Archive for the ‘Amlit’ Category

One week to my Chicago trip with Beth, starting with a train journey to Brighton next Wednesday, then Heathrow Thursday. Resurrected big red quilted coat yesterday and bought 2 thermal T-shirts today. Ed says the red coat will help Beth and the Chicago PD to locate me when I get lost.

Ed’s colleague Prof. John Hassard has given a paper today on the Hawthorne factory at Cicero outside Chicago and the experiments there in 1924. The museum is only open for tours by appointment. The Museum website claims, ‘”The company subsequently invented the loudspeaker, public address systems, radar, brought sound to motion pictures, and most importantly, the transistor for which Bell Labs researchers won the Nobel Prize.” Radar, indeed! And we understand that the Industrial Revolution started on the Eastern seaboard of the United States of America too (tourist in Manchester UK). Just got diverted for half an hour to read a brilliant article titled  The Hawthorne Studies – a fable for our times? by E. A. M. Gale in a medical journal.

Anyway, a big sunny day today in several ways; the literature class on Maupin’s Tales of the City and sexual / female liberation in general proved very interesting in the group of 12 women and 4 men; Rosie visited in the afternoon; I got some work done on my Faulkner paper; two good salad-based meals; the anti-TNF injections B is having seem to be having a beneficial effect; students marched with lecturers on Millgate and “violence broke out”; as Ed has said on FB, “The BBC is talking about how the student violence in London might distract from ‘sensible debate’ on tuition fees; would this be the sensible debate where the Tories go “we’re doing it” and then they do it?” and I won £25 on ERNIE – Premium Bonds.

What a great piece of music Mussorgsky’s The Great Gate of Kiev is. Just borrowed the Pictures from an Exhibition CD from the library and er… listening to it.  I see Kandinsky did a cool painting based on Hartmann’s original design too. This is my second blog in October, when I have only been  managing one a month so far. Just squeezed it in before November – an extra hour today with the clocks going back, that’s what it will be then. Reading William Faulkner’s As I Lay Dying, Sanctuary and Light in August at the moment, as I have been “volunteered” by our tutor John Toft to do a presentation of about two hours, related in some way to these works; fortunately it is scheduled for after Christmas, so lots of time to figure out a piece of work that might begin to approach a standard worthy of the great man from Oxford, Mississippi and our 1930s USA study group ( at Bradwell Lodge Community Centre, Newcastle-Under-Lyme, every other Thursday).  Seems funny making the journey there from home, the first time last Thursday, as most of the route is the one I took for 21 years from 1981 until I retired from the College ( which was demolished this year and is now the site of a huge Sainsbury’s). I think that apostrophe is in the right place – please note I did not put one in 1930s USA earlier. That would have been a ‘Crewe Comma’ of course and has indeed got itself on the sheet distributed to us at the start of our sessions. Never mind, it’s the thought that counts and what a great idea this course is, totally put together and the location organised by members of the group. When I ‘did’ the previous course, under the auspices of Keele University, we looked for a while at American architecture and art and in 18 days time I’m off to Chicago with Beth for a six day break – me from Retirement, Beth from Work. Very excited about that – well, as excited as you can get at 65, and then a bit more. Of course, the recent appearance of bombs on cargo planes, in parcels from Yemen to Chicago synagogues adds an extra frisson to the trip.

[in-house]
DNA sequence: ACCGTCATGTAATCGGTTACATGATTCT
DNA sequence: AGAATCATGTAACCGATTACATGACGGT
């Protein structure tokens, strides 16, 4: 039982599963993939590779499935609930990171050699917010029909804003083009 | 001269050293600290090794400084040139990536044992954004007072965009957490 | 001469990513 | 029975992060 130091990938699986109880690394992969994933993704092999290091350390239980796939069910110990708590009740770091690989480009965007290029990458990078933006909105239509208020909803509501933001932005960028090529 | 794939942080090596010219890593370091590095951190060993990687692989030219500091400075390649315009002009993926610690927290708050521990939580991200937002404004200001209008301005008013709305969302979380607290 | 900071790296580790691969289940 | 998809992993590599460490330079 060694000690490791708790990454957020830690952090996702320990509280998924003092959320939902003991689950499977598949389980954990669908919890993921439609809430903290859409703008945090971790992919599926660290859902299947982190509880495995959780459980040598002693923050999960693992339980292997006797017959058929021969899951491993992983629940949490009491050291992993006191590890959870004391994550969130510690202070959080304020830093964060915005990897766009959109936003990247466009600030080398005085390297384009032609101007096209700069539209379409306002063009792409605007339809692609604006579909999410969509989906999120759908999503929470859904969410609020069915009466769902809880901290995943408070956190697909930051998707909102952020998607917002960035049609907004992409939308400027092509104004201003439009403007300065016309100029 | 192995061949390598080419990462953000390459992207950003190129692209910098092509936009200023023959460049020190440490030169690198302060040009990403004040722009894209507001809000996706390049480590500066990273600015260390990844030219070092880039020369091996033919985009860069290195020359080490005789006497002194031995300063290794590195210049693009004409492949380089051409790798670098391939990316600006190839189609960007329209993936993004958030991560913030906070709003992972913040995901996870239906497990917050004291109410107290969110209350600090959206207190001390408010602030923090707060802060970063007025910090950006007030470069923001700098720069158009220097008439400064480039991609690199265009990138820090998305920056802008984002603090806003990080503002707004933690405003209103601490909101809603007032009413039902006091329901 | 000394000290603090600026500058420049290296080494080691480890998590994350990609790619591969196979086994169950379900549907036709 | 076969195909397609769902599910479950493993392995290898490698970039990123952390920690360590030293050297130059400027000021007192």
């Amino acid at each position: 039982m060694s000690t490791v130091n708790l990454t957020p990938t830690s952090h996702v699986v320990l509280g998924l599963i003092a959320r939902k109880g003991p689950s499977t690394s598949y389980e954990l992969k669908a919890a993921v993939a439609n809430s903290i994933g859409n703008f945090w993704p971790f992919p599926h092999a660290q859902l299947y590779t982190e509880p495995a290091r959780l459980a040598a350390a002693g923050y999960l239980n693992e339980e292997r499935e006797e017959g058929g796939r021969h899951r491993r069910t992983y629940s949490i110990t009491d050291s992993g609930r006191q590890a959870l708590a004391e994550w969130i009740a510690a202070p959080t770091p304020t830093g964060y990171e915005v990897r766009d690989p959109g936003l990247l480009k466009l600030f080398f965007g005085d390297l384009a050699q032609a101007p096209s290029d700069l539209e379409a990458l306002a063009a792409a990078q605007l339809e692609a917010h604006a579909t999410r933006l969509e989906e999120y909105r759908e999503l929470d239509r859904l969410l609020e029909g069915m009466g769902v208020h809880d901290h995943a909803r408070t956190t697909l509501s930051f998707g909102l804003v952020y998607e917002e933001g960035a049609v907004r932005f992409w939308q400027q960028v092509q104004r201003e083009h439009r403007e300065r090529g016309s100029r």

It’s a new month and so I feel it’s also time for a few blogged thoughts. Have received news that Keele University have chosen to close all their Continuing Education classes ( at least the ones I have been attending for the last 2 years – see blog of 10 February, 2010 ). They don’t call it that of course. Couched in some vague euphemisms about retirements in the Department, reduced and devolved budgets and such.  However, now the good news. Have also heard that some of the old stalwarts of one of the classes and the tutor have combined their not inconsiderable wills, intellects and regard for their fellow human beings to arrange with our local pub for our new classes to use the pub’s function room and the tutor has already put together our new syllabus on the theme of  Twentieth Century Liberation movements. To be studied through eight sessions on literature, with a further session devoted to related movements in art and one more on a play yet to be chosen. Wonderful. (If this is what the latest pathetic slogan of  our government means by the Big Society, then I like it. But it isn’t really, is it). How we pay the tutor is nobody else’s business. I already have Upton Sinclair’s The Jungle, used to have Armistead Maupin’s Tales of the City but had to buy it again along with Meridian (Alice Walker), Disgrace (J M Coetzee) and The Help ( Kathryn Stockett ). How good is that, to have a real reason to buy some new books. The accompanying links are there for me to see some background and also because sometimes such links means you follow one and don’t get back to where you came from for hours, if at all.